In Bloom

A hollow in her front yard inspired a gardener in North Chatham to build one of the town’s most scenic collections of flora.

By Scott Lajoie | Photography by Dan Cutrona 

When Maryellen Sussman and her husband bought on Fox Hill Road opposite Crow’s Pond in 1999, they were expecting to upgrade to something larger and possibly on the water in the future. The home sat on what was once the foundation of the old Navy base’s mess hall. But as years passed, they started meeting people in the neighborhood. Soon, it became hard to imagine leaving the house behind. So they did a head-to-toe renovation, even taking the roof off the back to allow them to expand the house on its restrictive footprint.

Of course, that was the easy part.

Garden-in-Chatham-034A hollow in the front yard was long an eyesore to Sussman, an avid gardener. When she approached the conservation commission about filling it in, they said no. Out of frustration emerged inspiration. Why not build a dream garden in the bowl for all passersby to appreciate?

Several landscape architects drew up plans for her, but Sussman was never satisfied. Then someone suggested she look at the work of a couple of acclaimed landscape architects from Washington, DC., James van Sweden and Wolfgang Oehme, who had done some memorable work at the national arboretum. “They had some bold swaths of plantings—much more relaxed, with lots of ornamental grass,” she says. “That’s what I wanted.”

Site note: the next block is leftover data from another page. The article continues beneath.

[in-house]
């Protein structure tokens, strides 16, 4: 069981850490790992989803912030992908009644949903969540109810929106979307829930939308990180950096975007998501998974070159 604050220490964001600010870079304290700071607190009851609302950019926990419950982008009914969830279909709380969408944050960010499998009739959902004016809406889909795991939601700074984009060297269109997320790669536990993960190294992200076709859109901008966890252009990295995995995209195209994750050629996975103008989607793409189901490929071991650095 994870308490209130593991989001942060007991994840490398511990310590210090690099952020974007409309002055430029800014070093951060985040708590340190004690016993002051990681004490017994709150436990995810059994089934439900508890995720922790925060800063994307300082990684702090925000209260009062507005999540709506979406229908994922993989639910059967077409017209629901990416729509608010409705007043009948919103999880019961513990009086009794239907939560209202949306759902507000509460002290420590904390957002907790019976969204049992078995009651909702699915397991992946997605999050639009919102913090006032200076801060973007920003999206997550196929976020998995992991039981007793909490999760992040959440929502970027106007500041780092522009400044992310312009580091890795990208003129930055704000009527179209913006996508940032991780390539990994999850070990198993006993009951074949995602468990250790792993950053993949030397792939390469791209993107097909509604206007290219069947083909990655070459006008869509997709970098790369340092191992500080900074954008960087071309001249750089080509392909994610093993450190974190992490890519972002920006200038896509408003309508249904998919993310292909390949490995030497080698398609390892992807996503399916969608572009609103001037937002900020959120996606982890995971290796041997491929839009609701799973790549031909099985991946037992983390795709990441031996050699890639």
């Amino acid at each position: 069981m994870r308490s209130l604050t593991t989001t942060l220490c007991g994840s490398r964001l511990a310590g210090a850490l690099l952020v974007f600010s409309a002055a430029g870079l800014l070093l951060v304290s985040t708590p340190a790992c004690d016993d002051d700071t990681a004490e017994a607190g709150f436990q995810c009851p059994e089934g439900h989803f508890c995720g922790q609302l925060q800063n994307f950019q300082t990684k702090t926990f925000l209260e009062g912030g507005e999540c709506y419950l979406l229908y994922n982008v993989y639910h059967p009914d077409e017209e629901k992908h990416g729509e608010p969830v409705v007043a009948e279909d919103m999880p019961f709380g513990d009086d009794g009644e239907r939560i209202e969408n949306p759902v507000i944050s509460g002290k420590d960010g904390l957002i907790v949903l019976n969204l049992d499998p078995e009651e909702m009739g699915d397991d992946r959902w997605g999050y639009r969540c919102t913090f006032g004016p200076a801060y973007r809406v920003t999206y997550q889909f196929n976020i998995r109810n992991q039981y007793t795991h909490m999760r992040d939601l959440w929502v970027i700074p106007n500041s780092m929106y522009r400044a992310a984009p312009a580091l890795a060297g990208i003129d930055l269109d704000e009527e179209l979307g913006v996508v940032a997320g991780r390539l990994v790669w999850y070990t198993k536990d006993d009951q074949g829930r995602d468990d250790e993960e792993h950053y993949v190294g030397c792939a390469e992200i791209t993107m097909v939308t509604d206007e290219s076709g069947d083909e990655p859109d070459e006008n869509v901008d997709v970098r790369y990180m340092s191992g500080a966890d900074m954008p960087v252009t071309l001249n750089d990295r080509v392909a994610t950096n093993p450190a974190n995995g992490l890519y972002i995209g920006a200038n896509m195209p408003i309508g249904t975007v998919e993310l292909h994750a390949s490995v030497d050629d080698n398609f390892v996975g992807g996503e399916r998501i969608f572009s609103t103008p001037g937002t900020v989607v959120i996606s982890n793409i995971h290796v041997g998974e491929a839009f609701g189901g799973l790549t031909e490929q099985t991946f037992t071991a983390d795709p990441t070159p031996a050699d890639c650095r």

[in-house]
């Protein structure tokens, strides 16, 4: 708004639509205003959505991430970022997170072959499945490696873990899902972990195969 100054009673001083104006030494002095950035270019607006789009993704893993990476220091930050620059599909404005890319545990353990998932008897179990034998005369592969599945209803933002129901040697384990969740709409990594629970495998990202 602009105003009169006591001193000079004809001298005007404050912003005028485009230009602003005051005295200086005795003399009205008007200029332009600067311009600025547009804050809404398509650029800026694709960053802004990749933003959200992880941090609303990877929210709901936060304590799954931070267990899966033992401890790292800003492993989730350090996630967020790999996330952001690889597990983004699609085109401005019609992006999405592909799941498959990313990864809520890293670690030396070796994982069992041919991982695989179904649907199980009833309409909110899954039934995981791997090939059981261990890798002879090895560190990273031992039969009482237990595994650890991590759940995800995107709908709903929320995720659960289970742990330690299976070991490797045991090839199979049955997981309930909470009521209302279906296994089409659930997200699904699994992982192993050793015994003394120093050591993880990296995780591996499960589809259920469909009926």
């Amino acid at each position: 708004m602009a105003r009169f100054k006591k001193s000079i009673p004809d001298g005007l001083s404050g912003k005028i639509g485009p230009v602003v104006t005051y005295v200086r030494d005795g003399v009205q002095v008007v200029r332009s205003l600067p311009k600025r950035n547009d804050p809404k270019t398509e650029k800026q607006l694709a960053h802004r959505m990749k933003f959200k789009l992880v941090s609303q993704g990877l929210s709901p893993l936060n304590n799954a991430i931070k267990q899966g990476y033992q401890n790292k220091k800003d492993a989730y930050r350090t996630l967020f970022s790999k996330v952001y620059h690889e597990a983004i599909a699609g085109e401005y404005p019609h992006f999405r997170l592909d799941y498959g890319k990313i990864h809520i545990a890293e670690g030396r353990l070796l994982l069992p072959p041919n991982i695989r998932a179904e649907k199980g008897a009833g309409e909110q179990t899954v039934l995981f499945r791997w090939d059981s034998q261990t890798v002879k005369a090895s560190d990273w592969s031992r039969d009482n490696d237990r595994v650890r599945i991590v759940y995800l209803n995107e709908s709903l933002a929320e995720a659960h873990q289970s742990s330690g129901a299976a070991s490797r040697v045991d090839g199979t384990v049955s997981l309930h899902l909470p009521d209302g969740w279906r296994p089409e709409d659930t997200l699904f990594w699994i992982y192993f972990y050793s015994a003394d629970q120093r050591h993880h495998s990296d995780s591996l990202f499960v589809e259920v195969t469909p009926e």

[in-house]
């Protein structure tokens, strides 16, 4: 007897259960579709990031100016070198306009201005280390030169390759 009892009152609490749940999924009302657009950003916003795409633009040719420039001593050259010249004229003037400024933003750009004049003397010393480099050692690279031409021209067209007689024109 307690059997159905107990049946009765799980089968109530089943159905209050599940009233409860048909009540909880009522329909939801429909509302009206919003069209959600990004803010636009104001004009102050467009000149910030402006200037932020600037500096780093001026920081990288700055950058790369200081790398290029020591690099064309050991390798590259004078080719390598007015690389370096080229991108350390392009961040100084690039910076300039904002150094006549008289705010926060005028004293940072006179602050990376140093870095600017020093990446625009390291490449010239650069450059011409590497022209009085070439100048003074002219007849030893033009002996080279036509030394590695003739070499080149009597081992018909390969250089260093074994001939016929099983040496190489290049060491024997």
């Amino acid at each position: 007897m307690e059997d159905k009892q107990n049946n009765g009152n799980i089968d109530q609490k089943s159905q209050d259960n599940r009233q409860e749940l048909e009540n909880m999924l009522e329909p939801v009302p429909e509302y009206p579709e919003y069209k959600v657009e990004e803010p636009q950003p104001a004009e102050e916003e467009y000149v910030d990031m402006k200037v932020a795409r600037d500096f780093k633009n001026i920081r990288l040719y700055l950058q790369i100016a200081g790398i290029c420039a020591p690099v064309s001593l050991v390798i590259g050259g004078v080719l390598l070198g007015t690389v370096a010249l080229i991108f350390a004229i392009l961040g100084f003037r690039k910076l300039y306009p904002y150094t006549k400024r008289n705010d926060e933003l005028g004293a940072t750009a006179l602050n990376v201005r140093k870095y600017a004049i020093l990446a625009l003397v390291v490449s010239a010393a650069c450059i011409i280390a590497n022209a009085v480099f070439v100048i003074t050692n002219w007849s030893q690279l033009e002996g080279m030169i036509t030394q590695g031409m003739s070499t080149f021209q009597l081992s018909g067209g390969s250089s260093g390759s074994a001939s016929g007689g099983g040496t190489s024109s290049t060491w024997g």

With the help of a designer based near her Connecticut home, Sussman was on a mission. The first step was to remove the invasive species, the silver poplar, the honeysuckle. Then she installed a dry well in the fall of 2002. It kept the bottom of the hollow somewhat dry, but she went ahead and installed some large flat boulders and pea stone from Cape Cod Stone to create a walkway down the middle. “I wanted it to be a little bit of a journey,” she says.

Her gardening philosophy was not concerned with colors in so much as varying the textures. (“I like to see all the greens getting along together,” she says. “The flowers are just icing on the cake.”) She says she was extremely conscious of when things come in bloom and how to keep the garden changing throughout the year. Even in the off-season, she leaves the stalks and stems standing as long as possible to provide something to look at.

It is always a work in progress. For instance, when we spoke, she said she is probably pulling out the summer sweet in the spring. “It smells nice for two weeks, but it’s a really lazy plant,” she explains. “There is a newer variety that is more upright.” She does all her purchasing herself; she says she goes to Crocker’s and Agway locally, and to Westport’s Sylvan on occasion. She even orders items by mail.

Sussman, a recently retired lawyer, has been gardening in some capacity since she was ten, but surprising—considering her passion—never did it professionally. “I never considered it something you did as an occupation,” she says. “It’s too much fun.”